Two Suspended For Start Of Drills
Alabama was scheduled to begin spring football practice Friday afternoon, a cold, wet day in Tuscaloosa. Following practice on Friday, the team will be off during The University's spring break. The team will resume practice on Monday, March 23.
Alabama will have 15 practices during the spring. There will be three scrimmages, including the A-Day Game that concludes spring drills on April 18. That game, which begins at 2 p.m. CDT, will be televised nationally by ESPN. Alabama has drawn huge crowds for its spring games, including a full house of 92,138 in 2007.
In the past, Alabama has had closed scrimmages on the two Saturdays prior to A-Day. This year there will be a change. The scrimmages will still be closed, but one will be Wednesday, April 1, the second Friday, April 10. Practices are Mondays, Wednesdays, Fridays and Saturdays, although there will not be a Saturday, April 11, practice, which is Easter weekend.
Both the opening practice and the second practice on March 23 are designated as learning sessions with very limited contact. Saban said the players will be encouraged to work out during spring break at least three times and to "stretch and stride on Sunday (March 22)" before returning to Tuscaloosa.
He said the coaching staff would "take a couple of days off," but that the week is a good time to get some work done on next season's opponents and other matters.
Prince Hall, a 5-11, 235-pound senior-to-be, was not listed in last fall's media guide because of a suspension during last spring. He was allowed to return to the team and served a two-game suspension to start the fall. He was a backup to Rolando McClain at middle linebacker and played in 11 games, including playing on kickoff coverage teams.
Brandon Fanney, a 6-4, 257-pound upcoming junior, came to Alabama as a defensive lineman, but made the switch to the jack linebacker position, which is something of a linebacker-end hybrid. He started all 14 games for Bama in the Crimson Tide's 12-2 season last year and was in on 64 tackles.
Although both suspensions are of indefinite term, Saban differentiated in announcing them. He said that Hall was suspended indefinitely. He said that Fanney would miss the opening practice and beyond that the coach wasn't sure how long he would be held out.
Other than what had previously been announced, there are no injury issues, Saban said. Wide receiver Earl Alexander (shoulder) and tailback Roy Upchurch (neck) will participate, but will not have contact, at least in the early going.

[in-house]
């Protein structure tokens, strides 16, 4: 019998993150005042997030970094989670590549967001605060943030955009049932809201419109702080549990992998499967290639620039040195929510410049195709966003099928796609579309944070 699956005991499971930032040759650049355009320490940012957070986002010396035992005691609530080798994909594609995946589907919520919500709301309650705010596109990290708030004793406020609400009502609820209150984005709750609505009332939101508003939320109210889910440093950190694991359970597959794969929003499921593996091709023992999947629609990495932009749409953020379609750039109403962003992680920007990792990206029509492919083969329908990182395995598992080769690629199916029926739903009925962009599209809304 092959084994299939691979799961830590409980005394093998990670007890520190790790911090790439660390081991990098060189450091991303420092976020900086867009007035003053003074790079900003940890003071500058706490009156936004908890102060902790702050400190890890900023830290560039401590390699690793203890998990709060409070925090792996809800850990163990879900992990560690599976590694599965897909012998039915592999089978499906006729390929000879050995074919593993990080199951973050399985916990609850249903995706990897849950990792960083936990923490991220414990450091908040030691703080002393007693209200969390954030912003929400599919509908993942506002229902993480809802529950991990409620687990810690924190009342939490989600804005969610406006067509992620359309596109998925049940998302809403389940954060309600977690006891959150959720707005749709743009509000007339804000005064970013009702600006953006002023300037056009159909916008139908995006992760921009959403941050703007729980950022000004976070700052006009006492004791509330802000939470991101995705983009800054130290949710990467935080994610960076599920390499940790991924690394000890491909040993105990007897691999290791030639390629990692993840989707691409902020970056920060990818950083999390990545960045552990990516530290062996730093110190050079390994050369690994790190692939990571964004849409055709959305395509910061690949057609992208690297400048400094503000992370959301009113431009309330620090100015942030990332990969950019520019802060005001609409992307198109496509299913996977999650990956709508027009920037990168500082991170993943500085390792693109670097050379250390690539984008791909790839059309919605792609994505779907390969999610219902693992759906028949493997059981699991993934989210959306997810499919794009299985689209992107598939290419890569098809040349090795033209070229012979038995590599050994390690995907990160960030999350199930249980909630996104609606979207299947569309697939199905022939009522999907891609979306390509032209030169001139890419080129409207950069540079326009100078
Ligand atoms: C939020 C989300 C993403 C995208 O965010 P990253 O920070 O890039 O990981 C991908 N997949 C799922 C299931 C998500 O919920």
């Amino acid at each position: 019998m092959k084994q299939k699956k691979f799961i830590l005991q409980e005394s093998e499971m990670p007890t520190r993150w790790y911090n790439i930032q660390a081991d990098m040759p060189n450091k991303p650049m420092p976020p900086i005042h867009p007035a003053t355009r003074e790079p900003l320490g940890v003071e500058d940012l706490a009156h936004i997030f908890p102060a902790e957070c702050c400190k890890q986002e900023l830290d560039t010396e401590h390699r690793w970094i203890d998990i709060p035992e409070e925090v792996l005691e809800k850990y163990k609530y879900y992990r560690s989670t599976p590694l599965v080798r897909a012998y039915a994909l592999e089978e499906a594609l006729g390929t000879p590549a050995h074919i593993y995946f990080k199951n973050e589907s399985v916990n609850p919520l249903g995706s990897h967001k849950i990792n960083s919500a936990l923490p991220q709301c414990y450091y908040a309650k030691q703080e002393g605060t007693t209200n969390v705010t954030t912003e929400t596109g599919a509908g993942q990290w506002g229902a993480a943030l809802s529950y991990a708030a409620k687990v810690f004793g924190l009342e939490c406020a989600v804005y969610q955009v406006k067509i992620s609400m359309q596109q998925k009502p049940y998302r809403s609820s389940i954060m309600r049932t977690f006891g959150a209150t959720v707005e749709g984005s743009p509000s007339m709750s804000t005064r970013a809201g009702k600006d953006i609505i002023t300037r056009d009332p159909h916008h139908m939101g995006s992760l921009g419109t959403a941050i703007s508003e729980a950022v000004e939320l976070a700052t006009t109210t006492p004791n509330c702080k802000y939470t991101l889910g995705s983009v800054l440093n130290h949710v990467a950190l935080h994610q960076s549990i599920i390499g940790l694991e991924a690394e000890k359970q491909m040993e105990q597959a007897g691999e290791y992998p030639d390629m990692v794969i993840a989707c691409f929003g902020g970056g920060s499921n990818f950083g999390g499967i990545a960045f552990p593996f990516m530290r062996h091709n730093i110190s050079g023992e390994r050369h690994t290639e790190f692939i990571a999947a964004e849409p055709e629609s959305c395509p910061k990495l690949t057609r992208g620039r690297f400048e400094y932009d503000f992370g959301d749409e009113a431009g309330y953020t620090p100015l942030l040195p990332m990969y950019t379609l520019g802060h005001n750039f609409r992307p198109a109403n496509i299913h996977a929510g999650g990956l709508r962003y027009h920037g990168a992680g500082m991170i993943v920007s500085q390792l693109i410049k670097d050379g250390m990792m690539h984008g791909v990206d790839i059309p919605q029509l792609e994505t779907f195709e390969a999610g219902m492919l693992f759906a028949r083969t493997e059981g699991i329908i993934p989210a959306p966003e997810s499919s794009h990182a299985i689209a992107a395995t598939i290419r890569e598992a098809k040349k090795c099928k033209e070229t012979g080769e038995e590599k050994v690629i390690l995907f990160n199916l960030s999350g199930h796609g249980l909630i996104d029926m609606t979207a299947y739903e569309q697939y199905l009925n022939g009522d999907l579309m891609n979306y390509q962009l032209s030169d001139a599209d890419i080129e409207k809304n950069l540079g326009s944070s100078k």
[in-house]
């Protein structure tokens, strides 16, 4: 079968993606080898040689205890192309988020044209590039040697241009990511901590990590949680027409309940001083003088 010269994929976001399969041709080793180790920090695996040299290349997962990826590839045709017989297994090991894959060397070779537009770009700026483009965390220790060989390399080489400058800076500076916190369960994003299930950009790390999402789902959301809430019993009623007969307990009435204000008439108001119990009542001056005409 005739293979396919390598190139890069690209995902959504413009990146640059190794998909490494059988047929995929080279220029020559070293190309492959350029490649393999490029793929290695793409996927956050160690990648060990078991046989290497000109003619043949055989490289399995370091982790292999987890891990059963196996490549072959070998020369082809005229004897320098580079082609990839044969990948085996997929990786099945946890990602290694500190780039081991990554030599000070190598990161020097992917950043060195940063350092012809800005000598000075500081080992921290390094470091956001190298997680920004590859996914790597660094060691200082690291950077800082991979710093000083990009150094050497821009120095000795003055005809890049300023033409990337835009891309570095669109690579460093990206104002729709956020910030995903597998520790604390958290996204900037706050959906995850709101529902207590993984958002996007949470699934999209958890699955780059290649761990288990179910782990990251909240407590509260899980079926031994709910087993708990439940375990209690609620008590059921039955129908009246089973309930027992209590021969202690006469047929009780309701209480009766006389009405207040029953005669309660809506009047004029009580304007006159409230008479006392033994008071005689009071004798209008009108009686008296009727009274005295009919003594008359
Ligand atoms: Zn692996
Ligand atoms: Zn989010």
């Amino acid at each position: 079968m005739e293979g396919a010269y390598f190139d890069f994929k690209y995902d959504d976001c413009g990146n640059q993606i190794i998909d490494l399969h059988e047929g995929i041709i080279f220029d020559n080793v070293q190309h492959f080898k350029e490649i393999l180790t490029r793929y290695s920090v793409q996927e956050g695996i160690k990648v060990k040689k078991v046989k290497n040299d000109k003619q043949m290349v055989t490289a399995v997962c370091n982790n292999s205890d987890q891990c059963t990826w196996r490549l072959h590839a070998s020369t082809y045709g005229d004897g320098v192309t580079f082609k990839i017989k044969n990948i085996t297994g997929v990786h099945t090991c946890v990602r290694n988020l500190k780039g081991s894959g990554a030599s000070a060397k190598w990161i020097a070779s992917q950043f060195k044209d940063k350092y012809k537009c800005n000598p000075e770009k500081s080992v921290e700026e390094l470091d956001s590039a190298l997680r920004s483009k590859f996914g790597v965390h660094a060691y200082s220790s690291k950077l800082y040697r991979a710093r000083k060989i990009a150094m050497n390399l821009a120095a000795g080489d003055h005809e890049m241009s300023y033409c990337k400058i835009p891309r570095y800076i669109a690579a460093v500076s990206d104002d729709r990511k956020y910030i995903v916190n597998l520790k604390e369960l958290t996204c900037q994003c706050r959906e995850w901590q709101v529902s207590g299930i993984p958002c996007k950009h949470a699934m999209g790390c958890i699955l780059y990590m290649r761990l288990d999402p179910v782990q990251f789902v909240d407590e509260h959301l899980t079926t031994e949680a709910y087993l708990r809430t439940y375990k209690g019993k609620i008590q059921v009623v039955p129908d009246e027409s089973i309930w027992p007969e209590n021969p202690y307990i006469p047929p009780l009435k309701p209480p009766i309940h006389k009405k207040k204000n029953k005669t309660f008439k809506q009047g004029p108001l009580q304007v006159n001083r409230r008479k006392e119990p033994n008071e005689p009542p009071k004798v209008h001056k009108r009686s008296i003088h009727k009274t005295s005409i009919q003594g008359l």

Saban said players generally had done well in the Fourth Quarter Program, the winter off-season work of strength and conditioning.
As Saban has pointed out in the past, there is no reason to come out of spring football with positions settled. The purpose of spring practice, Saban said, is to "give every player a chance to be successful." He said the 15 days or practice are part of the process of players earning one another's confidence, respect and trust, and every player learning to do his job as well as possible in order to make the team as good as possible.
Saban said players have to learn to eliminate mistakes. "It's hard enough to win," he said. "You don't want to lose with mental mistakes."
He said as players become more competent, they become more confident.
Saban said the team needs to learn to "finish plays and finish games. We need to learn to finish and we need to learn to dominate."
Spring is also a time for experimentation, and Saban said nothing should be made of occasional moves of players. He said that, as announced, B.J. Scott would move from wide receiver to cornerback. He had also said that an outside linebacker–and he has twice mentioned Jerrell Harris in this context–would get a look at inside linebacker. (The Prince Hall situation could factor into this.)
Quarterback is an important position, but Saban said he wouldn't lose any sleep in the competition this spring. He said spring teaching begins at "square one" so that everyone can be taught. He said the quarterback will be determined based on performance and leadership and "a lot of intangibles."
Saban said that last year he was confident that quarterback Greg McElroy, who was the little-used backup to John Parker Wilson the past two years, "could go in and win." McElroy didn't have that task and had only a little playing time, none with the game on the line. But, Saban said, he has had two years of learning the offense and has had "everything but game experience.
Like all players, Saban said, McElroy has room for improvement.
McElroy's top competition will come from redshirt freshman Star Jackson. "He's really done well in the off-season," Saban said. "He's gotten a little bigger and a little stronger. He's very athletics and has a good attitude." The coach said Jackson "has a tremendous amount of potential."
Saban said no one has a job wrapped up, not even a returning starter. He said everyone needs to believe that he has an opportunity, and pointed out that competition makes players better.
Saban declined to comment on the current NCAA look into the matter of players improperly receiving textbooks, noting that University President Dr. Robert E. Witt is the voice on that issue. "As I understand it we did a fantastic job," Saban said. "I'm very supportive of what we've done. We uncovered the problem. As you remember we suspended five players for four games, which is what we were told was the penalty for football. It was painful.
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